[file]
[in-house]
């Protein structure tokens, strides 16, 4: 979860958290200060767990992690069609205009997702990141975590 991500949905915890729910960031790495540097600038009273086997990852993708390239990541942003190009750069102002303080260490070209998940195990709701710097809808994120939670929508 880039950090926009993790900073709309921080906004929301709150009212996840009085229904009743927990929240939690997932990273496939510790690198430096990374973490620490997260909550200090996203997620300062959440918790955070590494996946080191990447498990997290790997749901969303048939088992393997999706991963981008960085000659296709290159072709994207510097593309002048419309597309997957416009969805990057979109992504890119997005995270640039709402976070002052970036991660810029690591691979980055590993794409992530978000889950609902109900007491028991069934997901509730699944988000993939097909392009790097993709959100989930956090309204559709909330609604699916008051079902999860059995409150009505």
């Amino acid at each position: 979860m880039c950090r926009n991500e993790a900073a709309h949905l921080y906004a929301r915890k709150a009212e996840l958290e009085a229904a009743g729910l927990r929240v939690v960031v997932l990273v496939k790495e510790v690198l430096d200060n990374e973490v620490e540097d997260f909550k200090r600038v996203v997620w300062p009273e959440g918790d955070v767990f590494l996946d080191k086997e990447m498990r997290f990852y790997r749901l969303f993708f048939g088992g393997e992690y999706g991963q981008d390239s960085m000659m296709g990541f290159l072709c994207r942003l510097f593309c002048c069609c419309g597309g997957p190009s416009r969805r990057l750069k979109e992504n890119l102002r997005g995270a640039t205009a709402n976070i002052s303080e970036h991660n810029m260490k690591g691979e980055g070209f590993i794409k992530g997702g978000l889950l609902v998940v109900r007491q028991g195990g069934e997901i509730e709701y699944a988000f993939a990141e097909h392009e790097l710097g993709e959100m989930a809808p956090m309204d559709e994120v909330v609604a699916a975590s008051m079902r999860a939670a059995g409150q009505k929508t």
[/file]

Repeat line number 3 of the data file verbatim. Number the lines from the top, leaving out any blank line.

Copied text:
């Amino acid at each position: 979860m880039c950090r926009n991500e993790a900073a709309h949905l921080y906004a929301r915890k709150a009212e996840l958290e009085a229904a009743g729910l927990r929240v939690v960031v997932l990273v496939k790495e510790v690198l430096d200060n990374e973490v620490e540097d997260f909550k200090r600038v996203v997620w300062p009273e959440g918790d955070v767990f590494l996946d080191k086997e990447m498990r997290f990852y790997r749901l969303f993708f048939g088992g393997e992690y999706g991963q981008d390239s960085m000659m296709g990541f290159l072709c994207r942003l510097f593309c002048c069609c419309g597309g997957p190009s416009r969805r990057l750069k979109e992504n890119l102002r997005g995270a640039t205009a709402n976070i002052s303080e970036h991660n810029m260490k690591g691979e980055g070209f590993i794409k992530g997702g978000l889950l609902v998940v109900r007491q028991g195990g069934e997901i509730e709701y699944a988000f993939a990141e097909h392009e790097l710097g993709e959100m989930a809808p956090m309204d559709e994120v909330v609604a699916a975590s008051m079902r999860a939670a059995g409150q009505k929508t």